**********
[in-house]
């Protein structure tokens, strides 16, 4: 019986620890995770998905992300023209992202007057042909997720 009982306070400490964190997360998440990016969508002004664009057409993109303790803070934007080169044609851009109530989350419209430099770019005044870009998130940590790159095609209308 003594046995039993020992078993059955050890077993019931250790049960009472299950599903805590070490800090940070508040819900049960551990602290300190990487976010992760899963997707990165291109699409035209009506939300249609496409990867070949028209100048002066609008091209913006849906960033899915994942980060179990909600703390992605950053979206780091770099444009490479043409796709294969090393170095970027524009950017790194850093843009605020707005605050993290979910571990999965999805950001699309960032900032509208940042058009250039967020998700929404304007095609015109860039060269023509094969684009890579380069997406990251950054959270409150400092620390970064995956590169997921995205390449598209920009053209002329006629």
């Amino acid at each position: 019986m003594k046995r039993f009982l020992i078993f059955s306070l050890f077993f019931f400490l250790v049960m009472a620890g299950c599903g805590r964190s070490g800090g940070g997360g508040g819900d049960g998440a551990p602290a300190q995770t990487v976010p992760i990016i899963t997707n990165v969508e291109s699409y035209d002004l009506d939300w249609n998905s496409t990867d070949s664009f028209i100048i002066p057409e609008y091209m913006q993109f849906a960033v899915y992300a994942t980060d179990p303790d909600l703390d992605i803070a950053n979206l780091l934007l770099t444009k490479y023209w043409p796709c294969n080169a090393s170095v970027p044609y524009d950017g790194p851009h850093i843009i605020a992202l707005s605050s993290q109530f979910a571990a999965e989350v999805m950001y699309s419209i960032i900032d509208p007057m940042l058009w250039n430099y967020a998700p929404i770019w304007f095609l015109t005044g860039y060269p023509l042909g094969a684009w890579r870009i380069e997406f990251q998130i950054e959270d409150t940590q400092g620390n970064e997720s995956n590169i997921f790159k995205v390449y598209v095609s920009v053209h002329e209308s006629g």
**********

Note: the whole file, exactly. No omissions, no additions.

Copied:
[in-house]
């Protein structure tokens, strides 16, 4: 019986620890995770998905992300023209992202007057042909997720 009982306070400490964190997360998440990016969508002004664009057409993109303790803070934007080169044609851009109530989350419209430099770019005044870009998130940590790159095609209308 003594046995039993020992078993059955050890077993019931250790049960009472299950599903805590070490800090940070508040819900049960551990602290300190990487976010992760899963997707990165291109699409035209009506939300249609496409990867070949028209100048002066609008091209913006849906960033899915994942980060179990909600703390992605950053979206780091770099444009490479043409796709294969090393170095970027524009950017790194850093843009605020707005605050993290979910571990999965999805950001699309960032900032509208940042058009250039967020998700929404304007095609015109860039060269023509094969684009890579380069997406990251950054959270409150400092620390970064995956590169997921995205390449598209920009053209002329006629």
């Amino acid at each position: 019986m003594k046995r039993f009982l020992i078993f059955s306070l050890f077993f019931f400490l250790v049960m009472a620890g299950c599903g805590r964190s070490g800090g940070g997360g508040g819900d049960g998440a551990p602290a300190q995770t990487v976010p992760i990016i899963t997707n990165v969508e291109s699409y035209d002004l009506d939300w249609n998905s496409t990867d070949s664009f028209i100048i002066p057409e609008y091209m913006q993109f849906a960033v899915y992300a994942t980060d179990p303790d909600l703390d992605i803070a950053n979206l780091l934007l770099t444009k490479y023209w043409p796709c294969n080169a090393s170095v970027p044609y524009d950017g790194p851009h850093i843009i605020a992202l707005s605050s993290q109530f979910a571990a999965e989350v999805m950001y699309s419209i960032i900032d509208p007057m940042l058009w250039n430099y967020a998700p929404i770019w304007f095609l015109t005044g860039y060269p023509l042909g094969a684009w890579r870009i380069e997406f990251q998130i950054e959270d409150t940590q400092g620390n970064e997720s995956n590169i997921f790159k995205v390449y598209v095609s920009v053209h002329e209308s006629g």